Luckily, something’s finally happening in her line of sight. The screen lights up. The familiar voice of the tutoress purrs: “Welcome to Civilization Upkeep Module 2. Dear citizens, thank you for taking the time to contemplate once again…”

This equipment insults the senses. Zero immersive experience.

Civilup II is about malnutrition and lack of access to healthcare. How these blights used to affect some seventy percents of the global population. Before taking into consideration the mental stresses associated with a precarious life.

Fifty years ago, a shocking amount of suffering was considered acceptable. The sights and sounds of so much despair should be heartbreaking.

Not with this equipment. Doesn’t feel real enough.

Takes Garnalag less than half an hour to make up her mind. She will contact Civilup central. An upgrade of the program is required. Urgently. Just the basic basics should do. Virtual immersion walls. And the corresponding reprocessing of the material. You need the victims to speak to the audience in current lingo, if you’re aiming for identification.

This won’t cost a fortune. Sure to work wonders, on the customers.

Amazing, the level of luxury some ancients achieved. The food now on display on the screen looks alluring. Reminds Garnalag she had to skip breakfast to arrive on time.

Not that she would have had ham or cheese.

Garnalag does make a packet, in advertising, but that kind of delicacy is beyond her means.

Bloody animal welfare fanatics. Nowadays, cow milk has to be fairly shared between calf and client, driving dairy product prices sky high. And no pig can be slaughtered before having frolicked around the farm for a happy six years of joyful mating.

This is disgusting. Just when Garnalag is seriously getting into a foodie mood, the course switches back to health issues. Cholera and plague.

Interesting to hear that these medieval curses were still around at the beginning of the century, though. Who’d have thought?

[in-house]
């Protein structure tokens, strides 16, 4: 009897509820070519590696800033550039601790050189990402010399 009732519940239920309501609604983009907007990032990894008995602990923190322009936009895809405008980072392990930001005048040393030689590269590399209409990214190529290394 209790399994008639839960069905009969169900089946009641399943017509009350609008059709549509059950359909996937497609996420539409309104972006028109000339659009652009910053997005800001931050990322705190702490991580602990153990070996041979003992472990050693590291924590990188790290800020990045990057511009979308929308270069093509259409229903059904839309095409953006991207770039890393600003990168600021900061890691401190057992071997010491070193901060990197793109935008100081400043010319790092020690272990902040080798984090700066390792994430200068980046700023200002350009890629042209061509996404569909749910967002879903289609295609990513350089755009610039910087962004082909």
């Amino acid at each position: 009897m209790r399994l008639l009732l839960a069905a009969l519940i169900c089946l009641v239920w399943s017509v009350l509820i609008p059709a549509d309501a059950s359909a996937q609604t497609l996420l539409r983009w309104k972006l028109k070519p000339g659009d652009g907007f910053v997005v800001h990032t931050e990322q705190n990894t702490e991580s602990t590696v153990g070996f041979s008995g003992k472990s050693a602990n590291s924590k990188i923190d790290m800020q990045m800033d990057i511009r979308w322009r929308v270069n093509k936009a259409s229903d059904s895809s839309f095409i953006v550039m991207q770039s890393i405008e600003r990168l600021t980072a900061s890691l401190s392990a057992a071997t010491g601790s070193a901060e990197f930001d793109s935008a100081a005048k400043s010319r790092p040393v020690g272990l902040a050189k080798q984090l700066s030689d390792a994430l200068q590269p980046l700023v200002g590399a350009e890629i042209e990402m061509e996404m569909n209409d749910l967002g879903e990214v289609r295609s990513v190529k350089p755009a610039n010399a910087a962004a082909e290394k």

Tananarive really has come a long way. Hard to believe today’s spa destination used to feature slums. This fast motion rush through the evolution of the cityscape leaves you breathless.

“And they lived happily ever after. Sex no-no, drugs no-no, and don’t you even start dreamin of rock’n roll. But they lived happily ever after. Who the fuck do you think you’re kiddin?”

The falsetto voice. That did it. Having spent the rest of the session to figure out what happened, Garnalag reaches the conclusion the voice must have been the trigger.

She doesn’t even know if it was her own discreet alert that summoned the Enforcebot.

They all heard the flag kisser. In her row, up front and behind. At least a dozen people were inconvenienced by his remarks. Some of them will have joined her in doing the needful.

It’s never pretty, to watch a man raise his arms in anxious capitulation. Looks so meek. The images always go viral. Big boy afraid of small toy. Better than LOL rats.

An Enforcebot is anything but a child’s game. A five pound metallic spider, equipped with a domineering temper, sharp claws and a taser designed to bring down a bull, is not to be messed with. Everybody has seen enough footage to know what not to do.

Today’s nuisance was no exception. On hearing the telltale clatter approach, the flag kisser went quiet. Was already in process of standing up when the Enforcebot reached his seat and went: “Sir, would you kindly proceed to the exit, please? For a little civility feedback, please?”

Garnalag held her breath. Would their flag kisser aspire to martyr status?

Sometimes, the wilder kind of mad men pretend compliance, only to kick at their captor once it comes into range. A very, very bad idea. Retribution follows, fast and hard.

Garnalag braced herself for the worst. She shifted her weight as far to the left as possible, ready to dive out of the combat zone if necessary.

Luckily, her nemesis followed his orders without a comment or hint of resistance.

As usual on such occasions, the whole audience focused on the lesson still unfolding on the screen and through the loud speakers. You don’t know if and how an Enforcebot will react, in case it noticed a lack of diligence. Better safe than sorry.

Garnalag listened to the pair of them exiting through the back door. Next, she spent the rest of the lesson arguing with herself.